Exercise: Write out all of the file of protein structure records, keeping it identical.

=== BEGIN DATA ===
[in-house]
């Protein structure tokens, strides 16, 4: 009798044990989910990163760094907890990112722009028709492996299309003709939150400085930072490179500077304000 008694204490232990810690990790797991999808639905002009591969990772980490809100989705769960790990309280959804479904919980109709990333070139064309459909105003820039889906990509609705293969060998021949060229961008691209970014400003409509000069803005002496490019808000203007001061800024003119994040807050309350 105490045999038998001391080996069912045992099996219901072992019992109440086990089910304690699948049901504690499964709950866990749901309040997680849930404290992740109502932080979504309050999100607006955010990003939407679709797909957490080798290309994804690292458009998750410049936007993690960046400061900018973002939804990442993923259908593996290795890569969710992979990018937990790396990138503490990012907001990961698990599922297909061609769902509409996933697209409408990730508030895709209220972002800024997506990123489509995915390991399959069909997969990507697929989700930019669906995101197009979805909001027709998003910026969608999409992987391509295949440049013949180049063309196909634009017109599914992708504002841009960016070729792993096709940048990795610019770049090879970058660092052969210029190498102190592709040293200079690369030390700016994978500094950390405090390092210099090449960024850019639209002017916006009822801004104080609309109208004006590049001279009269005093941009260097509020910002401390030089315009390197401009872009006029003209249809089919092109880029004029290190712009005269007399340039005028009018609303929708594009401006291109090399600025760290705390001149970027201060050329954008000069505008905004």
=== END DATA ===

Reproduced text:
[in-house]
């Protein structure tokens, strides 16, 4: 009798044990989910990163760094907890990112722009028709492996299309003709939150400085930072490179500077304000 008694204490232990810690990790797991999808639905002009591969990772980490809100989705769960790990309280959804479904919980109709990333070139064309459909105003820039889906990509609705293969060998021949060229961008691209970014400003409509000069803005002496490019808000203007001061800024003119994040807050309350 105490045999038998001391080996069912045992099996219901072992019992109440086990089910304690699948049901504690499964709950866990749901309040997680849930404290992740109502932080979504309050999100607006955010990003939407679709797909957490080798290309994804690292458009998750410049936007993690960046400061900018973002939804990442993923259908593996290795890569969710992979990018937990790396990138503490990012907001990961698990599922297909061609769902509409996933697209409408990730508030895709209220972002800024997506990123489509995915390991399959069909997969990507697929989700930019669906995101197009979805909001027709998003910026969608999409992987391509295949440049013949180049063309196909634009017109599914992708504002841009960016070729792993096709940048990795610019770049090879970058660092052969210029190498102190592709040293200079690369030390700016994978500094950390405090390092210099090449960024850019639209002017916006009822801004104080609309109208004006590049001279009269005093941009260097509020910002401390030089315009390197401009872009006029003209249809089919092109880029004029290190712009005269007399340039005028009018609303929708594009401006291109090399600025760290705390001149970027201060050329954008000069505008905004």